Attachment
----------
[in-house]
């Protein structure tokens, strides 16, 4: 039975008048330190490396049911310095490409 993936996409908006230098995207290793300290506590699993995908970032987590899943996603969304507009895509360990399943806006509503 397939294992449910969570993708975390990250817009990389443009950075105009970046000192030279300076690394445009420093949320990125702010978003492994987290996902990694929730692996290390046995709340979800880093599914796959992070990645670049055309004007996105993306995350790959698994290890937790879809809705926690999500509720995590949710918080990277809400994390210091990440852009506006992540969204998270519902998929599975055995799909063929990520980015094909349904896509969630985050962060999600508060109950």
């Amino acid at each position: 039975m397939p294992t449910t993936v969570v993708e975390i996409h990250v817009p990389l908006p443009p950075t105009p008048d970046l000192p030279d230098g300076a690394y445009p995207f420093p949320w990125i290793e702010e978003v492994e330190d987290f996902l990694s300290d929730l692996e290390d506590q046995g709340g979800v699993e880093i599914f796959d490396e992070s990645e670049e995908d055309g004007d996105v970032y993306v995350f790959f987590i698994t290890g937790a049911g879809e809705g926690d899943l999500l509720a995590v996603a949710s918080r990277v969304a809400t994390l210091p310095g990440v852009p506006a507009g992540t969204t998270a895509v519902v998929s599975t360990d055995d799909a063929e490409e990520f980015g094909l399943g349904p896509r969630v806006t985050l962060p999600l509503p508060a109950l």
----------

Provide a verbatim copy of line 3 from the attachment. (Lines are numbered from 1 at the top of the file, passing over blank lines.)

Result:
């Amino acid at each position: 039975m397939p294992t449910t993936v969570v993708e975390i996409h990250v817009p990389l908006p443009p950075t105009p008048d970046l000192p030279d230098g300076a690394y445009p995207f420093p949320w990125i290793e702010e978003v492994e330190d987290f996902l990694s300290d929730l692996e290390d506590q046995g709340g979800v699993e880093i599914f796959d490396e992070s990645e670049e995908d055309g004007d996105v970032y993306v995350f790959f987590i698994t290890g937790a049911g879809e809705g926690d899943l999500l509720a995590v996603a949710s918080r990277v969304a809400t994390l210091p310095g990440v852009p506006a507009g992540t969204t998270a895509v519902v998929s599975t360990d055995d799909a063929e490409e990520f980015g094909l399943g349904p896509r969630v806006t985050l962060p999600l509503p508060a109950l």